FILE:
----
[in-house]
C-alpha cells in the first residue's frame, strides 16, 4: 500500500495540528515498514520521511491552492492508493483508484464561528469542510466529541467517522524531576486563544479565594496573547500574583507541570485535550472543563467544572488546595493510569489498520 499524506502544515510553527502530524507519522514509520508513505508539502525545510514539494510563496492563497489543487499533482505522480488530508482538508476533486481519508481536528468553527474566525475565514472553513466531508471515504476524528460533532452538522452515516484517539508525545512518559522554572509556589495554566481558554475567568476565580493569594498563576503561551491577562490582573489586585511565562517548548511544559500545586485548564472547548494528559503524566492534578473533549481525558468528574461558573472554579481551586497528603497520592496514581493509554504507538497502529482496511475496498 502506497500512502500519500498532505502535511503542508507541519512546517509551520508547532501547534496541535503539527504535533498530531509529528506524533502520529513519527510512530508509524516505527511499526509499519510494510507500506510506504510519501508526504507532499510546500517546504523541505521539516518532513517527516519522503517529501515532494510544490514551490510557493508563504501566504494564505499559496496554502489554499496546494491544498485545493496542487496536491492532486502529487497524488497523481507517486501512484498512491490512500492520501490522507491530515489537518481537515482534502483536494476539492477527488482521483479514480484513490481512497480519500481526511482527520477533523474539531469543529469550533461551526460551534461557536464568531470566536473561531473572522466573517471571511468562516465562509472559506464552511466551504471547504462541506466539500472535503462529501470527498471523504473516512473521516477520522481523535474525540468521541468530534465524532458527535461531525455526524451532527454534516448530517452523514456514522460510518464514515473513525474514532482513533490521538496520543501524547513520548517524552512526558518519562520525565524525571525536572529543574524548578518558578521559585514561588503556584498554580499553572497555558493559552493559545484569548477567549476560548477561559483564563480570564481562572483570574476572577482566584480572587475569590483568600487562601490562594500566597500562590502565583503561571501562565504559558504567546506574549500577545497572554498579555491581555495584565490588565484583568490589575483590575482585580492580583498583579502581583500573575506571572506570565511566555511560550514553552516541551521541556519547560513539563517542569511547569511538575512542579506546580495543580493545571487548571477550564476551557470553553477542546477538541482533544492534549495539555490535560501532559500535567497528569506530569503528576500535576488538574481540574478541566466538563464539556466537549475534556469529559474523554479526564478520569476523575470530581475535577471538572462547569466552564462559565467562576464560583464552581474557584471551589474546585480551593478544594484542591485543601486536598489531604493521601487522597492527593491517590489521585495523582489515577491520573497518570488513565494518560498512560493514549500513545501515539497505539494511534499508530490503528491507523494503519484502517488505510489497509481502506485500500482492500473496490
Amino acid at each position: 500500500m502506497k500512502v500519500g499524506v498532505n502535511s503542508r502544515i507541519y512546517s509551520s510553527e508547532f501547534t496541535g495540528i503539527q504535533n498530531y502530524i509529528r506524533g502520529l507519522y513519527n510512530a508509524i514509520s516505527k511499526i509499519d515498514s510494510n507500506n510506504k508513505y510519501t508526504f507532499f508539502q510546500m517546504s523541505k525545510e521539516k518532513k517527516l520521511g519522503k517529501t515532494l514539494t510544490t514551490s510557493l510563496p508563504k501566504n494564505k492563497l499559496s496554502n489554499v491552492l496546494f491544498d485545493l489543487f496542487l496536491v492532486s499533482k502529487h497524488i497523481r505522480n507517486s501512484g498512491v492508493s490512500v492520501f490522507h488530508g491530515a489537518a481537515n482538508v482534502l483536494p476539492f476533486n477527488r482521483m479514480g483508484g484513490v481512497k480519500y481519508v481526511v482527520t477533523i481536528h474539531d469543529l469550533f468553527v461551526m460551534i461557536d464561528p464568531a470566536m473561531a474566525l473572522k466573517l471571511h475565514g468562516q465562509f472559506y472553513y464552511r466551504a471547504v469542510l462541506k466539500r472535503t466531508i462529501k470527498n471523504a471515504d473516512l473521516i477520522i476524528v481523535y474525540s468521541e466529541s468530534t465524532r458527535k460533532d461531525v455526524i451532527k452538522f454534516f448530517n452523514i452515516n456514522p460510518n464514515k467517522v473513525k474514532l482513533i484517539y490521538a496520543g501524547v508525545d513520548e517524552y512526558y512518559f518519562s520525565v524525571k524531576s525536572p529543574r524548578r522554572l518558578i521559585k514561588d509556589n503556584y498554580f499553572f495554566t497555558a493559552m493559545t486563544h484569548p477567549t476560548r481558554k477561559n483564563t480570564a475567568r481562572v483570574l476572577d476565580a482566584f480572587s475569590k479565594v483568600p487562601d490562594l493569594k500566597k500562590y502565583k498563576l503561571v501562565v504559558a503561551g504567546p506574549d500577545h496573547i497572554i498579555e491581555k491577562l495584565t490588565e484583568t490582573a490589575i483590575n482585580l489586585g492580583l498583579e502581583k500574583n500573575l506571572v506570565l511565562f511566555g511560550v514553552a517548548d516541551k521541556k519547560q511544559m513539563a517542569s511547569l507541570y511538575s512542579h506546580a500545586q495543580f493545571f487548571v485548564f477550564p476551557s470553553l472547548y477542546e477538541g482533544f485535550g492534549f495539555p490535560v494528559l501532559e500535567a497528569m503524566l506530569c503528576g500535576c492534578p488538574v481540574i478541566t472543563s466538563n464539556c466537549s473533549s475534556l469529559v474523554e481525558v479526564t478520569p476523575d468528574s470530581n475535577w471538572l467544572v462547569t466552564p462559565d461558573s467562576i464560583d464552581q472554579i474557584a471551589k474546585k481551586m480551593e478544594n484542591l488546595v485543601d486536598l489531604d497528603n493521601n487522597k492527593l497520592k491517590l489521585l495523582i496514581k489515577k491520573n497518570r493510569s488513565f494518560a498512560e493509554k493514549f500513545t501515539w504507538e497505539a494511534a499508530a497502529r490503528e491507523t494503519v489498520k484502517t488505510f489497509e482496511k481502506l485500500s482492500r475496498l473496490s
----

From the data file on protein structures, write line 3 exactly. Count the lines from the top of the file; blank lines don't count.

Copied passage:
Amino acid at each position: 500500500m502506497k500512502v500519500g499524506v498532505n502535511s503542508r502544515i507541519y512546517s509551520s510553527e508547532f501547534t496541535g495540528i503539527q504535533n498530531y502530524i509529528r506524533g502520529l507519522y513519527n510512530a508509524i514509520s516505527k511499526i509499519d515498514s510494510n507500506n510506504k508513505y510519501t508526504f507532499f508539502q510546500m517546504s523541505k525545510e521539516k518532513k517527516l520521511g519522503k517529501t515532494l514539494t510544490t514551490s510557493l510563496p508563504k501566504n494564505k492563497l499559496s496554502n489554499v491552492l496546494f491544498d485545493l489543487f496542487l496536491v492532486s499533482k502529487h497524488i497523481r505522480n507517486s501512484g498512491v492508493s490512500v492520501f490522507h488530508g491530515a489537518a481537515n482538508v482534502l483536494p476539492f476533486n477527488r482521483m479514480g483508484g484513490v481512497k480519500y481519508v481526511v482527520t477533523i481536528h474539531d469543529l469550533f468553527v461551526m460551534i461557536d464561528p464568531a470566536m473561531a474566525l473572522k466573517l471571511h475565514g468562516q465562509f472559506y472553513y464552511r466551504a471547504v469542510l462541506k466539500r472535503t466531508i462529501k470527498n471523504a471515504d473516512l473521516i477520522i476524528v481523535y474525540s468521541e466529541s468530534t465524532r458527535k460533532d461531525v455526524i451532527k452538522f454534516f448530517n452523514i452515516n456514522p460510518n464514515k467517522v473513525k474514532l482513533i484517539y490521538a496520543g501524547v508525545d513520548e517524552y512526558y512518559f518519562s520525565v524525571k524531576s525536572p529543574r524548578r522554572l518558578i521559585k514561588d509556589n503556584y498554580f499553572f495554566t497555558a493559552m493559545t486563544h484569548p477567549t476560548r481558554k477561559n483564563t480570564a475567568r481562572v483570574l476572577d476565580a482566584f480572587s475569590k479565594v483568600p487562601d490562594l493569594k500566597k500562590y502565583k498563576l503561571v501562565v504559558a503561551g504567546p506574549d500577545h496573547i497572554i498579555e491581555k491577562l495584565t490588565e484583568t490582573a490589575i483590575n482585580l489586585g492580583l498583579e502581583k500574583n500573575l506571572v506570565l511565562f511566555g511560550v514553552a517548548d516541551k521541556k519547560q511544559m513539563a517542569s511547569l507541570y511538575s512542579h506546580a500545586q495543580f493545571f487548571v485548564f477550564p476551557s470553553l472547548y477542546e477538541g482533544f485535550g492534549f495539555p490535560v494528559l501532559e500535567a497528569m503524566l506530569c503528576g500535576c492534578p488538574v481540574i478541566t472543563s466538563n464539556c466537549s473533549s475534556l469529559v474523554e481525558v479526564t478520569p476523575d468528574s470530581n475535577w471538572l467544572v462547569t466552564p462559565d461558573s467562576i464560583d464552581q472554579i474557584a471551589k474546585k481551586m480551593e478544594n484542591l488546595v485543601d486536598l489531604d497528603n493521601n487522597k492527593l497520592k491517590l489521585l495523582i496514581k489515577k491520573n497518570r493510569s488513565f494518560a498512560e493509554k493514549f500513545t501515539w504507538e497505539a494511534a499508530a497502529r490503528e491507523t494503519v489498520k484502517t488505510f489497509e482496511k481502506l485500500s482492500r475496498l473496490s